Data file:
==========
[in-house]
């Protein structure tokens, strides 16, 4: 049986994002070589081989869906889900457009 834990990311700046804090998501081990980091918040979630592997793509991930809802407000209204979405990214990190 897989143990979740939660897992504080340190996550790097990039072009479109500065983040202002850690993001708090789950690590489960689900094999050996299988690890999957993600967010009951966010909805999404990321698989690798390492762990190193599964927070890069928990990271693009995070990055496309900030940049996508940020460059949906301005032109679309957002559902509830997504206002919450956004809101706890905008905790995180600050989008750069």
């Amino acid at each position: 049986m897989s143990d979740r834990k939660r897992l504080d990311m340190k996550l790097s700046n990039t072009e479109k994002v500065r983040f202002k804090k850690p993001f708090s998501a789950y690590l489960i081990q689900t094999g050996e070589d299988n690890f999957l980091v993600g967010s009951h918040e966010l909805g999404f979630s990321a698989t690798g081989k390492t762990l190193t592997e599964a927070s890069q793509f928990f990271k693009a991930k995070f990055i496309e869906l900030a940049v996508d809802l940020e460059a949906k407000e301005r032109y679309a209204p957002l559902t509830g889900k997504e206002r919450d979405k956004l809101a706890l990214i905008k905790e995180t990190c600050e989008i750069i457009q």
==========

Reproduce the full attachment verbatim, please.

[in-house]
């Protein structure tokens, strides 16, 4: 049986994002070589081989869906889900457009 834990990311700046804090998501081990980091918040979630592997793509991930809802407000209204979405990214990190 897989143990979740939660897992504080340190996550790097990039072009479109500065983040202002850690993001708090789950690590489960689900094999050996299988690890999957993600967010009951966010909805999404990321698989690798390492762990190193599964927070890069928990990271693009995070990055496309900030940049996508940020460059949906301005032109679309957002559902509830997504206002919450956004809101706890905008905790995180600050989008750069």
């Amino acid at each position: 049986m897989s143990d979740r834990k939660r897992l504080d990311m340190k996550l790097s700046n990039t072009e479109k994002v500065r983040f202002k804090k850690p993001f708090s998501a789950y690590l489960i081990q689900t094999g050996e070589d299988n690890f999957l980091v993600g967010s009951h918040e966010l909805g999404f979630s990321a698989t690798g081989k390492t762990l190193t592997e599964a927070s890069q793509f928990f990271k693009a991930k995070f990055i496309e869906l900030a940049v996508d809802l940020e460059a949906k407000e301005r032109y679309a209204p957002l559902t509830g889900k997504e206002r919450d979405k956004l809101a706890l990214i905008k905790e995180t990190c600050e989008i750069i457009q």